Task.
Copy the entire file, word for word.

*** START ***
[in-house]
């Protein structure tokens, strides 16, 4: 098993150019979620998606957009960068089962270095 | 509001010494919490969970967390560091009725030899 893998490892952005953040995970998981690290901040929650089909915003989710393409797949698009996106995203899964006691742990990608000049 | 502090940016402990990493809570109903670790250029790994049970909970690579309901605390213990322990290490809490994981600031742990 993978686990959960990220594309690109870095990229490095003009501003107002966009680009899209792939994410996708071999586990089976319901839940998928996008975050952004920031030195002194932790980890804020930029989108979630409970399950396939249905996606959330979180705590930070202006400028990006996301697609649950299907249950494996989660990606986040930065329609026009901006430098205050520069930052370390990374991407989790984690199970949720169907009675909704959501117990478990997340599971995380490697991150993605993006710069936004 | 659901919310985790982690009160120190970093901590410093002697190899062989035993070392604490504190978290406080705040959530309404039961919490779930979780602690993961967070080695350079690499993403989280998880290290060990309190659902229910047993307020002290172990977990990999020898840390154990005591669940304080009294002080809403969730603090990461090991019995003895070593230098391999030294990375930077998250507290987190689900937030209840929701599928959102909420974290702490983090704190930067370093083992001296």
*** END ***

[in-house]
């Protein structure tokens, strides 16, 4: 098993150019979620998606957009960068089962270095 | 509001010494919490969970967390560091009725030899 893998490892952005953040995970998981690290901040929650089909915003989710393409797949698009996106995203899964006691742990990608000049 | 502090940016402990990493809570109903670790250029790994049970909970690579309901605390213990322990290490809490994981600031742990 993978686990959960990220594309690109870095990229490095003009501003107002966009680009899209792939994410996708071999586990089976319901839940998928996008975050952004920031030195002194932790980890804020930029989108979630409970399950396939249905996606959330979180705590930070202006400028990006996301697609649950299907249950494996989660990606986040930065329609026009901006430098205050520069930052370390990374991407989790984690199970949720169907009675909704959501117990478990997340599971995380490697991150993605993006710069936004 | 659901919310985790982690009160120190970093901590410093002697190899062989035993070392604490504190978290406080705040959530309404039961919490779930979780602690993961967070080695350079690499993403989280998880290290060990309190659902229910047993307020002290172990977990990999020898840390154990005591669940304080009294002080809403969730603090990461090991019995003895070593230098391999030294990375930077998250507290987190689900937030209840929701599928959102909420974290702490983090704190930067370093083992001296």